Don't panic about China's slow­down, Gold­man says

The Pak Banker - - MARKETS/SPORTS -

China's growth is poised to de­cel­er­ate this quar­ter and the road ahead will be bumpy. But don't panic, says the most ac­cu­rate fore­caster on the na­tion's econ­omy.

Growth will slow to 6.7 per­cent in the first three months of this year as fi­nan­cial ser­vices con­trib­utes less to the ex­pan­sion than a year ago and be­cause pol­icy mea­sures to sup­port growth have tapered off from the last quar­ter of 2015, says Song Yu, Bei­jing-based chief China econ­o­mist at Gold­man Sachs Gao Hua Se­cu­ri­ties Co. and the best over­all fore­caster of China's econ­omy ac­cord­ing to Bloomberg Rank­ings for the past two years.

Even though full-year growth will drop to 6.4 per­cent in 2016 as wages, em­ploy­ment and con­sump­tion "take a hit," Song says he's not neg­a­tive about China's eco­nomic prospects and dis­misses dire pre­dic­tions of a com­ing col­lapse. "Some peo­ple are mak­ing ex­treme ar­gu­ments to say the whole ma­chine is not work­ing," said Song. "That's not what we see. Over­all, the plane is mov­ing in the di­rec­tion it should be and it's broadly un­der con­trol."

Pol­icy mak­ers have stepped up sup­port for the econ­omy, with the cen­tral bank Thurs­day guid­ing in­ter­est rates lower by of­fer­ing to re­duce the medium-term bor­row­ing cost it charges lenders, ac­cord­ing to a per­son with di­rect knowl­edge of the mat­ter. The na­tion's chief plan­ning agency has also made more money avail­able for lo­cal in­fra­struc­ture projects. Data re­leased Thurs­day il­lus­trated the room for pol­icy eas­ing, as de­fla­tion at the na­tion's fac­to­ries ex­tended for a record 47th straight month in Jan­uary. Con­sumer price in­fla­tion picked up, led by food costs ahead of the week-long Lu­nar New Year hol­i­day.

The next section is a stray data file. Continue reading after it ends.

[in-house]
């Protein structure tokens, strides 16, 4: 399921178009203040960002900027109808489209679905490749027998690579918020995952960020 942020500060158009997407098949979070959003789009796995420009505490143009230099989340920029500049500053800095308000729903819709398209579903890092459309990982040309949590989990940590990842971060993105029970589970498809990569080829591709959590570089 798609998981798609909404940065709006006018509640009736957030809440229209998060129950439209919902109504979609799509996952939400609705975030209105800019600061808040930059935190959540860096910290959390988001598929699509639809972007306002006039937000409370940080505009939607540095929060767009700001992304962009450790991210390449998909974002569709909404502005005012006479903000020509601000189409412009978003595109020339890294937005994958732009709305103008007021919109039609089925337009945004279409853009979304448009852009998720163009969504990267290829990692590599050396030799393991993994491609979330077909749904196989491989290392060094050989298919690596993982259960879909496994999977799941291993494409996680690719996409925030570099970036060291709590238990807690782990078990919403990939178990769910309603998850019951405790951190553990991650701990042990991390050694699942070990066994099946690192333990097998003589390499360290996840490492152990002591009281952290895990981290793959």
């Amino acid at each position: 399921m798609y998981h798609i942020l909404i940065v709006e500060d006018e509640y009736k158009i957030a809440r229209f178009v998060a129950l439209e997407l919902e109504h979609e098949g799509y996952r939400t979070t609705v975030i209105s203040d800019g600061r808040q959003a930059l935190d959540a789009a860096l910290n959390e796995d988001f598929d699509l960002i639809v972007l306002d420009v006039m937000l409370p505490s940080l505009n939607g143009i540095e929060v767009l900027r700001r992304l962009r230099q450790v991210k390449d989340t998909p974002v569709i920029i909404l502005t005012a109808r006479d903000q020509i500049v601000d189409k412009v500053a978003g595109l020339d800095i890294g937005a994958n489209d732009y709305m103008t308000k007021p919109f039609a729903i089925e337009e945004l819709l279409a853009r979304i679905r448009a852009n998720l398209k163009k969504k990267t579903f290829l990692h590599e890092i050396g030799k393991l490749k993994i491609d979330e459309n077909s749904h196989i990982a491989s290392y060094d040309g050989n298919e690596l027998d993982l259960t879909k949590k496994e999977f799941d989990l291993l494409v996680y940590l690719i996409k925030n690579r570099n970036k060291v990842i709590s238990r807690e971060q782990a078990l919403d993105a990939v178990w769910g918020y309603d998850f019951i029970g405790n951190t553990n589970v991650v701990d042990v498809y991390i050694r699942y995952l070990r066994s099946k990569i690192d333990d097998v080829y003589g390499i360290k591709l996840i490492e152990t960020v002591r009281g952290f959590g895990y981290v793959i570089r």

Fig­ures pub­lished Mon­day un­der­scored the chal­lenges the world's largest trad­ing na­tion is fac­ing, as im­ports plunged 18.8 per­cent in Jan­uary from a year ear­lier in U.S. dol­lar terms and ex­ports dropped 11.2 per­cent.

The down­ward tra­jec­tory of growth is set to con­tinue in the next two years, but there's no rea­son to panic be­cause pol­icy mak­ers have both am­ple scope to sup­port growth and can also un­leash new growth driv­ers, he said.

When growth slows, "pol­icy mak­ers will come up with some­thing," he said. "Eas­ing has been enough to gen­er­ate mini ups along a down­ward trend," he said. "And they could have done more. But they chose not to do more and that's im­por­tant. They re­served ammo. They want to leave some ammo to pro­tect them­selves from ex­treme tail risk." Song likens the econ­omy to a per­son who's in con­straints, with re­stric­tions such as bank re­serve ra­tio re­quire­ments that are among the world's high­est.

"He has ropes and chains all over him and he still walks at one mile per hour," he said. "That's not the same as a guy who is on drugs and he still can only walk at 1 mile per hour. If China hits some bumps, it just un­ties some more ropes." It did just that this month, al­low­ing banks to cut the min­i­mum re­quired mort­gage down pay­ment to 20 per­cent for first-home pur­chases, the low­est level ever, from 25 per­cent. Mean­time, China's cab­i­net has dis­cussed low­er­ing the min­i­mum ra­tio of pro­vi­sions that banks must set aside for bad loans, a move that would free up ad­di­tional cash for lend­ing.

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